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added altitude Answer arithmetical axis base breadth called centre circle circumference common compound cone consequently contained Corol cube curve decimal denominator denotes diameter difference distance divide division divisor double draw drawn equal equation EXAMPLES extremes feet figure former four fraction given gives greater half height Hence inches interest latter length less logarithm manner mean measure meeting method multiply namely Note opposite parallel parallelogram perpendicular plane polygon position PROBLEM proportional quantity Quest quotient radius ratio rectangle Reduce remainder right angles root rule sides simple sine solid sphere square square root subtract supposing surface taken tangent theor THEOREM third triangle whole yards
Page 4 - Los números cardinales 0: zero 1: one 2: two 3: three 4: four 5: five 6: six 7: seven 8: eight 9: nine 10: ten 11: eleven 12: twelve 13: thirteen 14: fourteen 15: fifteen 16: sixteen 17: seventeen 18: eighteen 19: nineteen 20: twenty...
Page 404 - How many square feet are there in the convex surface of the frustum of a square pyramid, whose slant...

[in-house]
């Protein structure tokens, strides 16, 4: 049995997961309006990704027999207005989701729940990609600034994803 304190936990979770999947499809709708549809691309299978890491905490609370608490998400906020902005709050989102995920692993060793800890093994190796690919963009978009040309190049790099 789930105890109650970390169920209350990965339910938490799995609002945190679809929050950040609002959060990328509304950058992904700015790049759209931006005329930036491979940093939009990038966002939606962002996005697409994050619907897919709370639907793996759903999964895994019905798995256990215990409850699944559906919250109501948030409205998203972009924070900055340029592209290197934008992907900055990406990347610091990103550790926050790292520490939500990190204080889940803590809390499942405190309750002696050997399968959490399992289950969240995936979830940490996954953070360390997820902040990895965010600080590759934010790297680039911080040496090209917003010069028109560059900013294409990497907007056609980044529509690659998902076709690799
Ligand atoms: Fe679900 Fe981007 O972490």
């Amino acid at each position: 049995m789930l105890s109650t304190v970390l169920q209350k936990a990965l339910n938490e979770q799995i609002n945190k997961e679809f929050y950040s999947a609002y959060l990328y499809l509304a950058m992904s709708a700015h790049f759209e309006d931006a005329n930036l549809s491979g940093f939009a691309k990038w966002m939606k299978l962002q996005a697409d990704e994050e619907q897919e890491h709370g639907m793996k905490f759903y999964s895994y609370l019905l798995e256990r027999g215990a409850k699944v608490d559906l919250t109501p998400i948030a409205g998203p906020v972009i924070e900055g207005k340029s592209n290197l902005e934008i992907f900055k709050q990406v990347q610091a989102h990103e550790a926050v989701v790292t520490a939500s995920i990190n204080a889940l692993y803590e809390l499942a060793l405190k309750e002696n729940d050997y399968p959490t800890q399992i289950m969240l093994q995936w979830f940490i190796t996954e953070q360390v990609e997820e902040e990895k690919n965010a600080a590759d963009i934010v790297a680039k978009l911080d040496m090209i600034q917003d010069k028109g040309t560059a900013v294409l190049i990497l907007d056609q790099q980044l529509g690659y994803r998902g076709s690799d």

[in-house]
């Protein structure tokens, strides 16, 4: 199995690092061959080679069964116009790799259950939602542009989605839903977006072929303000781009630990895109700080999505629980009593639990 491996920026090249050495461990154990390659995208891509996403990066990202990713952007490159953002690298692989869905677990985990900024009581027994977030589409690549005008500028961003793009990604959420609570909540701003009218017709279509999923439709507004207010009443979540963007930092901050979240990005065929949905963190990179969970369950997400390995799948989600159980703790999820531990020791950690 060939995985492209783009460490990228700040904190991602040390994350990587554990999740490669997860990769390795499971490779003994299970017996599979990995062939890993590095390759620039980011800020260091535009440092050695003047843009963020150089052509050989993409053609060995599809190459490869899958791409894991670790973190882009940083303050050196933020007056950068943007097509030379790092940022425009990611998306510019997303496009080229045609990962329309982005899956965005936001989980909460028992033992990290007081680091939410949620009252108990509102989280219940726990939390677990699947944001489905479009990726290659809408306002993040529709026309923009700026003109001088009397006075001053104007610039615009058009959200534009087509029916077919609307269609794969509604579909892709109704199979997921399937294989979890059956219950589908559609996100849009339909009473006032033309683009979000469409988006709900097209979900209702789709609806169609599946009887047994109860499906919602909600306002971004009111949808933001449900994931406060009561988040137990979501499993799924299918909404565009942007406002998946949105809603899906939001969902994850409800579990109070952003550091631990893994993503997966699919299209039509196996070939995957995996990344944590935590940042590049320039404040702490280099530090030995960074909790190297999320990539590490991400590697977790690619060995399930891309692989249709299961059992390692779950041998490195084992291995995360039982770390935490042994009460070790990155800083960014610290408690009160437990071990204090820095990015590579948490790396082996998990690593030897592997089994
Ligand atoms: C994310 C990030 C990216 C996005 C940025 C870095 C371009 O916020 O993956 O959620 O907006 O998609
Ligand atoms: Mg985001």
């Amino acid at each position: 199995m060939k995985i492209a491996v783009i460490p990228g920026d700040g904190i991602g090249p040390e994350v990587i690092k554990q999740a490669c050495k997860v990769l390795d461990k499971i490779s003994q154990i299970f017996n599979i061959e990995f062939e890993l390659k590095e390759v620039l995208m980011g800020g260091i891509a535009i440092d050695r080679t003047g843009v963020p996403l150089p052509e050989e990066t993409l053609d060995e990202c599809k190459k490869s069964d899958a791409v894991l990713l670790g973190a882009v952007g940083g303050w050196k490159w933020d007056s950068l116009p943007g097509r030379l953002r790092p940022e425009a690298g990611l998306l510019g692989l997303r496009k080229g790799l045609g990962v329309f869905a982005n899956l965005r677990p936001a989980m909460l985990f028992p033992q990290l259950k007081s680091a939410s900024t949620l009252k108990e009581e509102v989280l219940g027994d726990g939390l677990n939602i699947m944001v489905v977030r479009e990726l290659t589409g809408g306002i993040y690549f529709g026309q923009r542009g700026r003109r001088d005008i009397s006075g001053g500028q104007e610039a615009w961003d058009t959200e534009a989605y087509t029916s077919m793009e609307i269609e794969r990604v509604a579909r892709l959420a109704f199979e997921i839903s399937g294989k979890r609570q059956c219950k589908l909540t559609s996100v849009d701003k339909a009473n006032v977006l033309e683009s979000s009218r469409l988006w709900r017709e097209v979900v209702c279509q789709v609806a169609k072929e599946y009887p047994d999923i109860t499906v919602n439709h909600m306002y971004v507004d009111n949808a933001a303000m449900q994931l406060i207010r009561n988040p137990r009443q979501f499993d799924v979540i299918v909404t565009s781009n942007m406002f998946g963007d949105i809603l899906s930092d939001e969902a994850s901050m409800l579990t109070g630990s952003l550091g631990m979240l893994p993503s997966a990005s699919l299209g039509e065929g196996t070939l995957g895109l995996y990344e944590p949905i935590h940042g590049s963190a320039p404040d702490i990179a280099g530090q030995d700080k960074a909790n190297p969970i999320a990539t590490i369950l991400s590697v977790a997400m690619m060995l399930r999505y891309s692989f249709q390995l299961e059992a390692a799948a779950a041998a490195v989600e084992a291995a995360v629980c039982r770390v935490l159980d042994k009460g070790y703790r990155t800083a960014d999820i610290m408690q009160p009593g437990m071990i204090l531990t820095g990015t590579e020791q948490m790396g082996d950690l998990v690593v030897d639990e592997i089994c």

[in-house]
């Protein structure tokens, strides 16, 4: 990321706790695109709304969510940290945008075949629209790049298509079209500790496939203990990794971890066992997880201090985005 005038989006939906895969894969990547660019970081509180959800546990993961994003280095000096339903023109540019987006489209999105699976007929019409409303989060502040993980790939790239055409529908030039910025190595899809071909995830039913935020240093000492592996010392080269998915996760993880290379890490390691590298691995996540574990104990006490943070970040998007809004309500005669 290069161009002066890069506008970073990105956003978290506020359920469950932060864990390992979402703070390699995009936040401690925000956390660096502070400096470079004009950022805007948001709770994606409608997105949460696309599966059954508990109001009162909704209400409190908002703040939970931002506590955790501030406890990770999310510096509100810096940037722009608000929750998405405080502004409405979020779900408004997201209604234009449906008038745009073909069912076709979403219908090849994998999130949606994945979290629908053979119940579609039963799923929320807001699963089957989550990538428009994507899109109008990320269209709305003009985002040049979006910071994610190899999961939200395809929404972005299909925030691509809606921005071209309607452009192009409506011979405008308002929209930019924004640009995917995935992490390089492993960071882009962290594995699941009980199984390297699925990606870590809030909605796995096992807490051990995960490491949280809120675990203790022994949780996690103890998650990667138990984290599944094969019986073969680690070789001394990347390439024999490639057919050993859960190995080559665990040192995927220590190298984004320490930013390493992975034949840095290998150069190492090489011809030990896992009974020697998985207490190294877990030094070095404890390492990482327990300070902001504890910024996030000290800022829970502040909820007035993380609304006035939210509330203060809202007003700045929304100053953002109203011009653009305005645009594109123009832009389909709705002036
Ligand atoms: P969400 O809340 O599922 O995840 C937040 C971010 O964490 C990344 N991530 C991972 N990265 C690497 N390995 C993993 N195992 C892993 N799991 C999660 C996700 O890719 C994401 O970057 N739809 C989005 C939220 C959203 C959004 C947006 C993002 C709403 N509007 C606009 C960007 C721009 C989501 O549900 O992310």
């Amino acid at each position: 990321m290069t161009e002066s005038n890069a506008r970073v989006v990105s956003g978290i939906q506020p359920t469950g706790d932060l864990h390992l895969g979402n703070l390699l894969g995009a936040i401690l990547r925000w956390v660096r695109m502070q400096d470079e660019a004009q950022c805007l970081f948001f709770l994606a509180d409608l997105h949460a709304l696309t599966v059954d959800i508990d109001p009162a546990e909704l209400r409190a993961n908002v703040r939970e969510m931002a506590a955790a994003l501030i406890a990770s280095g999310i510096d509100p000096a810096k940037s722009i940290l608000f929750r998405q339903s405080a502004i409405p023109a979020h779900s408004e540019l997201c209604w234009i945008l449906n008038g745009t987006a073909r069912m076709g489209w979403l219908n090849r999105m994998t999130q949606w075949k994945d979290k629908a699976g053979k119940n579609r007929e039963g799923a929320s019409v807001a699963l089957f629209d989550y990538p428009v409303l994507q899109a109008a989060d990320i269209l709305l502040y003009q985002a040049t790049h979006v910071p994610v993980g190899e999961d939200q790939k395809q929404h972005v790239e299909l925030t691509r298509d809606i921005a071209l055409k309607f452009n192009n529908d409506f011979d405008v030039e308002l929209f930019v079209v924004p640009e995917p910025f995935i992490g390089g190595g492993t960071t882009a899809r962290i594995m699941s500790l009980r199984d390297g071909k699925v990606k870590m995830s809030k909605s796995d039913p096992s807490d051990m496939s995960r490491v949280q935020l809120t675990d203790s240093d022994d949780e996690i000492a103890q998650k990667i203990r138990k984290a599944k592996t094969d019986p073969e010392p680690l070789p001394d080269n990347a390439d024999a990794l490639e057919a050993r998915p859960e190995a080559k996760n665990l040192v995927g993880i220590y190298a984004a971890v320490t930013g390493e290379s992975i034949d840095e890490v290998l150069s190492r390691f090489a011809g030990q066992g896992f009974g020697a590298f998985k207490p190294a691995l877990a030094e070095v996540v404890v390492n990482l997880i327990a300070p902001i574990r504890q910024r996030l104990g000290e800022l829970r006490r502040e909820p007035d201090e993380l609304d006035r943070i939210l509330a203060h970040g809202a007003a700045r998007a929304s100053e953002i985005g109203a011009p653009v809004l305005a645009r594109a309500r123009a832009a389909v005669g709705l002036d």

Page 295 - The angle formed by a tangent to a circle, and a chord drawn from the point of contact, is equal to the angle in the alternate segment.
Page 271 - AB>AC-BC: that is, the difference of any two sides of a triangle is less than the third side.
Page 236 - It is required to divide the number 24 into two such parts, that their product may be equal to 35 times their difference. Ans. 10 and 14.
Page 133 - A hare starts 40 yards before a grey-hound, and is not perceived by him till she has been up 40 seconds : she scuds away at the rate of ten miles an hour, and the dog, on view, makes after her at the rate of 18 miles an hour : How long will the course hold, and what space will be ran over from the spot where the dog started ? Am.
Page 276 - All the interior angles of any rectilineal figure, together with four right angles, are equal to twice as many right angles as the figure has sides.
Page 19 - Or multiply the last remainder by the preceding divisor, or last but one, and to the product add the preceding remainder; multiply this sum by the next preceding divisor, and to the product add the next preceding remainder ; and so on till you have gone through all the divisors and remainders to the first, thus